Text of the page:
Simplifying the Many Differences among Ethernet Cables
If you Google “Ethernet cables” you’ll get about 5 million hits. It’s no wonder that shopping for Ethernet cables can be confusing. But if you simplify the cables down to their main differences, it’s much easier to choose the one that’s best for your use.
This blog post explains the chief differences among the cable categories. But instead of trying to cover everything from Cat1 to Cat8, we discuss only the four categories used most in office networks, data centers and residences: Cat5e, Cat6, Cat6a and Cat7. We conclude by clarifying some of the choices you might also have to make about cable jacketing types and their burn ratings.
In each Ethernet cable category below, we discuss the four most important features that delineate one category from another. The first is a cable’s maximum data rate, which is measured in megabits or gigabits per second. The second feature is the longest distance it can maintain that data rate. The third is a cable’s bandwidth (in megahertz), which basically determines how much data can be transferred at any one time. The fourth feature is whether or not the conductors are shielded − with unshielded cables being more flexible and thus easier to install, and shielded cables offering more protection against electromagnetic interference (EMI).
Cat5e cable is the minimum standard unshielded twisted pair cabling used for LAN drops. It is used in 100Base-T Ethernet. It has a bandwidth of 100 MHz. Its maximum data rate and distance are 1 Gbps at up to 100 meters, a big upgrade over the 100 Mbps rate of Cat5.
Cat6 With more stringent specs for cross talk and system noise than Cat5e, Cat6 cable is able to carry gigabit Ethernet in commercial buildings. It is also used for phone lines and in residences. It is available shielded or unshielded. It has a bandwidth of 250 MHz, and its data rate and distance are 1 Gbps at up to 100 meters and 10 Gbps at up to 37 meters.
Cat6a Shielded Cat6a is commonly used for gigabit Ethernet in data centers and commercial buildings. Its 500 MHz bandwidth is twice that of Cat6 and its data rate and distance are 10 Gbps all the way up to 100 meters. This increase in bandwidth capability involves the addition of shielded twisted pair cabling, which makes the cable heavier, more difficult to bend and up to 30% more expensive.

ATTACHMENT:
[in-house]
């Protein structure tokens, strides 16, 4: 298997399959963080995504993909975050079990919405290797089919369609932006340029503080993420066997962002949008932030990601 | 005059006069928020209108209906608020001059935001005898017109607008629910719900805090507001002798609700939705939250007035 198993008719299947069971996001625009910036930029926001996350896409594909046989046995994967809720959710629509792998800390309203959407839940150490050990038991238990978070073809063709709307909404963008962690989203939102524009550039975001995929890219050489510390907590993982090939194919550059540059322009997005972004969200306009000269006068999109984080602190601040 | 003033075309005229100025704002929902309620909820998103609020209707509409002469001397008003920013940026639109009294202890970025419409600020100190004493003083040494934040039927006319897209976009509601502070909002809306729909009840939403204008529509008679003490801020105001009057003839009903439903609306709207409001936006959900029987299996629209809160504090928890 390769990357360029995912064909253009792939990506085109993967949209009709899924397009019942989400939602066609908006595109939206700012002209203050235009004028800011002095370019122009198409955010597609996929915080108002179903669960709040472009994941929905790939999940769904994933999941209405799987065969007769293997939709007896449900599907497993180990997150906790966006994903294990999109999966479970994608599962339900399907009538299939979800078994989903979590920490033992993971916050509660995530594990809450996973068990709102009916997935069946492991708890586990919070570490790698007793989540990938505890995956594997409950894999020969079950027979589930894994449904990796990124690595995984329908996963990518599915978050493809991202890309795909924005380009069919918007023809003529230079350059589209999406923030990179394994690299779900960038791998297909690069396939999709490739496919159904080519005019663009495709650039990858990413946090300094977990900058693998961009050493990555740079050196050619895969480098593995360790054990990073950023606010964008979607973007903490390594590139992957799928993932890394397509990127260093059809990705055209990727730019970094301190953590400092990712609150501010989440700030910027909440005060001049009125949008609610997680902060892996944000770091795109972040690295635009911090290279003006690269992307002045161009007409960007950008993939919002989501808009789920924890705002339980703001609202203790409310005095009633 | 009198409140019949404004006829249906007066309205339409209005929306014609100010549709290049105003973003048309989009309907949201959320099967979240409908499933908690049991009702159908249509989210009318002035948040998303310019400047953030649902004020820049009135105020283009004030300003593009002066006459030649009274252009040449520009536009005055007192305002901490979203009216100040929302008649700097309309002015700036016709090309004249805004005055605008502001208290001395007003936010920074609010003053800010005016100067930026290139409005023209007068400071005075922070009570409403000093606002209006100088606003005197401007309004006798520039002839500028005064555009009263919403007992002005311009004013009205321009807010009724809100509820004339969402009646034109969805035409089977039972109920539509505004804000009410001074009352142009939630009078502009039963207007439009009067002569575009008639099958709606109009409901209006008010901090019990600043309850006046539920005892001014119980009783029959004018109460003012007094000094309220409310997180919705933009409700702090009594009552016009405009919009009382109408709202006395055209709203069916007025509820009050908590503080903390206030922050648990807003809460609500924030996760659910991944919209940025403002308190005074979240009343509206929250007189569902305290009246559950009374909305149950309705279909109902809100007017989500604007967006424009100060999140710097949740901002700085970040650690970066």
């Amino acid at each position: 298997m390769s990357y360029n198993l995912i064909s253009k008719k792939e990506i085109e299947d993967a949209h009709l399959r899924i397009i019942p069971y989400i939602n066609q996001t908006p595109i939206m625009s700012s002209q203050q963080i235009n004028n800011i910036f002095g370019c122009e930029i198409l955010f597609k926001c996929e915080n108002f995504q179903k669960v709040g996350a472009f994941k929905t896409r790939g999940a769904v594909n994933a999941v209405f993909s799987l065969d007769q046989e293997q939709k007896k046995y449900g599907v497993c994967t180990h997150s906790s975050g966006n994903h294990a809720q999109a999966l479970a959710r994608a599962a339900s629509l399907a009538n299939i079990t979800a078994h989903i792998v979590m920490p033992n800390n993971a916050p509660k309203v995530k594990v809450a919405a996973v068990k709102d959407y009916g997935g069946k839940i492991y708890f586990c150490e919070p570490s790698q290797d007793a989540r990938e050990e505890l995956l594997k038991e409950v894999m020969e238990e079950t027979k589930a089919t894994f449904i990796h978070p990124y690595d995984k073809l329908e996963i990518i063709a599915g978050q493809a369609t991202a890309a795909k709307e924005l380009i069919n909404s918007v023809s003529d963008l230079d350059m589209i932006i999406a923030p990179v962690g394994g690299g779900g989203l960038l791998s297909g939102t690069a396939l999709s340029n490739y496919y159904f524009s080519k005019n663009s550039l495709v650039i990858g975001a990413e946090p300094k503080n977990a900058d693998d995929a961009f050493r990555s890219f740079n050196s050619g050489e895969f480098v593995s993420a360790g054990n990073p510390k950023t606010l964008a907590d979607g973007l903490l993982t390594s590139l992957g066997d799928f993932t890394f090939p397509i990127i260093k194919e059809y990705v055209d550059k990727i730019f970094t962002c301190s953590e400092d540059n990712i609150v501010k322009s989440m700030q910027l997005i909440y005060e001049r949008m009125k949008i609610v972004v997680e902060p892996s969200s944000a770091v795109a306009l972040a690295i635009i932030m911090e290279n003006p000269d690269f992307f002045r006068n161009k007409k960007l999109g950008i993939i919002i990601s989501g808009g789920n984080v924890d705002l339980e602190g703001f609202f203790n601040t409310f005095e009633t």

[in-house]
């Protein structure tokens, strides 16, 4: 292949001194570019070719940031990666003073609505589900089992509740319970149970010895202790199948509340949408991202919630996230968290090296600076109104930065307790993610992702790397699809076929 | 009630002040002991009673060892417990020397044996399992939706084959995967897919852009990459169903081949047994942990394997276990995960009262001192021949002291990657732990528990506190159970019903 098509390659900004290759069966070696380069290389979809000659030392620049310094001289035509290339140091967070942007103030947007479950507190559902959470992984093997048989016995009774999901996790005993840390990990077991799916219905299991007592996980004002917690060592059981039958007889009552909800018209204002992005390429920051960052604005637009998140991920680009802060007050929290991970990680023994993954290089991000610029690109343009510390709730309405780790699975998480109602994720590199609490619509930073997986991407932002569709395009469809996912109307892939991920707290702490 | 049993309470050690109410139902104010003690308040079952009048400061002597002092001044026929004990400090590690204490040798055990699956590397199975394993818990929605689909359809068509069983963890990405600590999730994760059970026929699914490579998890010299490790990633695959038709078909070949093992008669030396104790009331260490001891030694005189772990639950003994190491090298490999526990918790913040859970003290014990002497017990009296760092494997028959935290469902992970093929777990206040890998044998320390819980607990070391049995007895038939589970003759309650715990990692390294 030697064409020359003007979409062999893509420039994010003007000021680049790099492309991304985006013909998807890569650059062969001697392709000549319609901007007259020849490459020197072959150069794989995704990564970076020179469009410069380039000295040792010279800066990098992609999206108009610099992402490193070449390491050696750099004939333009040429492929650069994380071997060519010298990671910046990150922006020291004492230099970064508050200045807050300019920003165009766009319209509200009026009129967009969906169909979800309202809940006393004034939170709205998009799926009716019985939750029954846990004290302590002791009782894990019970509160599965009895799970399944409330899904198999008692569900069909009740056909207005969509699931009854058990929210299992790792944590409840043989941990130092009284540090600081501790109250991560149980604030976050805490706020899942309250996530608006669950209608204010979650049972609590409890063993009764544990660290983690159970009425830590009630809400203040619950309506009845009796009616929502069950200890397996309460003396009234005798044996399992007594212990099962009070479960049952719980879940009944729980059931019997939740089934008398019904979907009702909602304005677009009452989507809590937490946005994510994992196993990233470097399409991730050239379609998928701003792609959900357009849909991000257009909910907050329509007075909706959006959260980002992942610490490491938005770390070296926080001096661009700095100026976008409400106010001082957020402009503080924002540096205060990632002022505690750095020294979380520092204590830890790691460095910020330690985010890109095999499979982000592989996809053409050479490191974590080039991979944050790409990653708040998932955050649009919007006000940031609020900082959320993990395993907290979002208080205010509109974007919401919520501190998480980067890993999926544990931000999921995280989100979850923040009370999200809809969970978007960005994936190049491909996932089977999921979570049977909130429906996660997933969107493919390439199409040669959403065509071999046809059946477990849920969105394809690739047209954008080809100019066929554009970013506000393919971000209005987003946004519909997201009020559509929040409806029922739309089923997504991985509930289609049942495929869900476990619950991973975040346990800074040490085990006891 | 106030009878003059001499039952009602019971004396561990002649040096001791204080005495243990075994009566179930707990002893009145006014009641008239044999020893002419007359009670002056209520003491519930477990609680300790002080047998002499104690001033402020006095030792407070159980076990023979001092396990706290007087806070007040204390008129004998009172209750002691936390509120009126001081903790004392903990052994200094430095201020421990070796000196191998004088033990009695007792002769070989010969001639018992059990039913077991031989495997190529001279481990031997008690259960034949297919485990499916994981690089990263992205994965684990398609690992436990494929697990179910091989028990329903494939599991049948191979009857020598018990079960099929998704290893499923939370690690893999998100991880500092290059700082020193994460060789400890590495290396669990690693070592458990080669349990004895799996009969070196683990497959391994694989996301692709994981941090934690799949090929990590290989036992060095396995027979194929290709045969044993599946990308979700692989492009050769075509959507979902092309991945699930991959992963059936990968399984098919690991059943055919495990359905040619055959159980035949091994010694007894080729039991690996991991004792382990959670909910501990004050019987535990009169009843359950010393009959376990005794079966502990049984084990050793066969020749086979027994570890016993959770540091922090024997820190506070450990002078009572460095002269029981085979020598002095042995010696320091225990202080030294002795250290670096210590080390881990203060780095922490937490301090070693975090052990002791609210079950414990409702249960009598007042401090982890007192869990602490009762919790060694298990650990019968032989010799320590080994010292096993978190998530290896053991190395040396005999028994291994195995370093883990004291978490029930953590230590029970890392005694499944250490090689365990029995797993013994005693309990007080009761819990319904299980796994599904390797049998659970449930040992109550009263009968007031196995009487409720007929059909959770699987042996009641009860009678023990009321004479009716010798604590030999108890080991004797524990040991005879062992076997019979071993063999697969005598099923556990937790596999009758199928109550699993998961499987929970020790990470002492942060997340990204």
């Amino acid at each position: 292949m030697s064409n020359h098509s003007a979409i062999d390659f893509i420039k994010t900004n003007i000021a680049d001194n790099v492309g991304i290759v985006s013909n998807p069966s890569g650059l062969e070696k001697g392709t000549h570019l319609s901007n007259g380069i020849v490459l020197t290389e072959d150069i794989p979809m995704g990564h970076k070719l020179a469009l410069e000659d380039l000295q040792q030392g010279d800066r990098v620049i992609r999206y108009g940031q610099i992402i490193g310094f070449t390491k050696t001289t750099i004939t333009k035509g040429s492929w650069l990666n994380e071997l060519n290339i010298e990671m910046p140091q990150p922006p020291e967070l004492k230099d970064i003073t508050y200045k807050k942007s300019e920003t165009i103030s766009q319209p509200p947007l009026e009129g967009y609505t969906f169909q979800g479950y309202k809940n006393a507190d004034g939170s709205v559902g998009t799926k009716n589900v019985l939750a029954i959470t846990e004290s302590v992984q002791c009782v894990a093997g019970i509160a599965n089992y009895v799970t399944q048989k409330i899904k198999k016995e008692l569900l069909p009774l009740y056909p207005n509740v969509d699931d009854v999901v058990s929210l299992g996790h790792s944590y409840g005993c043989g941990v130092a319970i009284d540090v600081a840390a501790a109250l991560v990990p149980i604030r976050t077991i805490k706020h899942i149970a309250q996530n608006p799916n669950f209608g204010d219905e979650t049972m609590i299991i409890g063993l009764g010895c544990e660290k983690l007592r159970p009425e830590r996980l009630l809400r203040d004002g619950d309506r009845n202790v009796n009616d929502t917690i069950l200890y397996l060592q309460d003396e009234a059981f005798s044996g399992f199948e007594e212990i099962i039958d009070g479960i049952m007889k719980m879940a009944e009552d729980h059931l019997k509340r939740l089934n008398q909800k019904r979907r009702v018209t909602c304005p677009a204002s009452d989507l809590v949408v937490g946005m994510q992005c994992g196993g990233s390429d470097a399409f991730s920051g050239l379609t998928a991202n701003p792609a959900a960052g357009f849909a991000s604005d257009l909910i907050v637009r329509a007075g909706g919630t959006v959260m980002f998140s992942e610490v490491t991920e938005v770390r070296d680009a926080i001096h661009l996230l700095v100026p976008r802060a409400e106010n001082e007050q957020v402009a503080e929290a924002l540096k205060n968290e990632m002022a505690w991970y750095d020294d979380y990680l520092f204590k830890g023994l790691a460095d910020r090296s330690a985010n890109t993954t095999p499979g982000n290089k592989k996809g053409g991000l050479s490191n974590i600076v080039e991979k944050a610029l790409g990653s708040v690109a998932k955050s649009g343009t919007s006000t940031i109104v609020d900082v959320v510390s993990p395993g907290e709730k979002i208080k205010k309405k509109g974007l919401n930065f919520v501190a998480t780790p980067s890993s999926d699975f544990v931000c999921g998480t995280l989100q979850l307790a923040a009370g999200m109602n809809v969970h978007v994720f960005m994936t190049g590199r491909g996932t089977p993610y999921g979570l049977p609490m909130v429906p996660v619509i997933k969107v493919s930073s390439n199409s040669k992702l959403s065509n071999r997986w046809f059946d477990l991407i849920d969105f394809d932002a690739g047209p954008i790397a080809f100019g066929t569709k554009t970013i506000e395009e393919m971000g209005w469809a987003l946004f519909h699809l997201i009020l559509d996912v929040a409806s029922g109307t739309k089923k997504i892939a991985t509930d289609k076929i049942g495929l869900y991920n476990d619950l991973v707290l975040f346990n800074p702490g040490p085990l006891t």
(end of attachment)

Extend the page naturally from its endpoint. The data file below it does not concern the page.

Cat7 Shielded Cat7 cable has the same data rate and distance specs of Cat6a (10 Gbps up to 100 meters) but it offers 100 MHz more bandwidth and costs about 20% more. It is used for 10 Gbps core infrastructure and is commonly found in data centers. Its performance is similar to Cat6a but it has proprietary GigaGate 45 connectors and tougher shielding. An improvement on Cat7 is Cat7a, with 1000 MHz bandwidth, 40 Gbps up to 50 meters and 100 Gbps up to 15 meters.
The type of cable jacket you need depends on where the cable will be located. Most Ethernet cables have a jacket made of PVC, the standard material for patch cords and risers (anything going into a wall but not a ceiling). Plenum jackets are required in the U.S. for anything going into an airspace (a space above a drop ceiling or below a raised floor) or horizontally into a building. An LSZH (low smoke zero halogen) jacket is used where electronics-destroying halogens are prohibited, because it emits less smoke than other jackets and is free of halogens. PUR (polyurethane) cable jackets are both tough and flexible, ideal for outdoor and industrial settings. PE (polyethylene) jackets are also used outdoors due to their low water absorption. FR-TPE jacketing is similar to PUR but with additional oil and chemical resistance. FEP (fluorinated ethylene propylene) is used mostly in the aerospace industry due to its very high temperature rating and its resistance to chemicals and oils.
An Ethernet cable’s jacketing determines its burn rating. When installing or using cables in walls, ceilings or otherwise as premise wiring, use materials that meet both local and international standards for flame and smoke resistance. These standards are generally governed by a nonprofit entity such as NEC, UL, IEC or CSA.
Following are the standard burn ratings, with CM abbreviating “communications multipurpose.” A CMP rating (CM plenum) is for in-wall, in-ceiling, plenum and riser applications. A CMR rating (CM riser) is for in-wall risers but not for plenums. Both CM and CMG (CM general) are in-wall rated only for one-family or two-family residences or in risers with raceways or fireproof shafts. CMX is for limited residential use.
We hope this has helped simplify your choices in selecting Ethernet cable. The category you choose depends largely on the cable’s data rate, the distance it can maintain that rate, the bandwidth you need, and whether you require shielding. Another consideration is cable jacketing, which depends on where your installation will be located as well as established standards.
Shopping for Ethernet products here at ShowMeCables means you have access to our inventory of more than 15,000 cables, connectors and installation products, most of which are in-stock and available for same-day shipping. To see our Ethernet cable selection, click here or call today at 1-888-519-9505 to speak to a sales representative.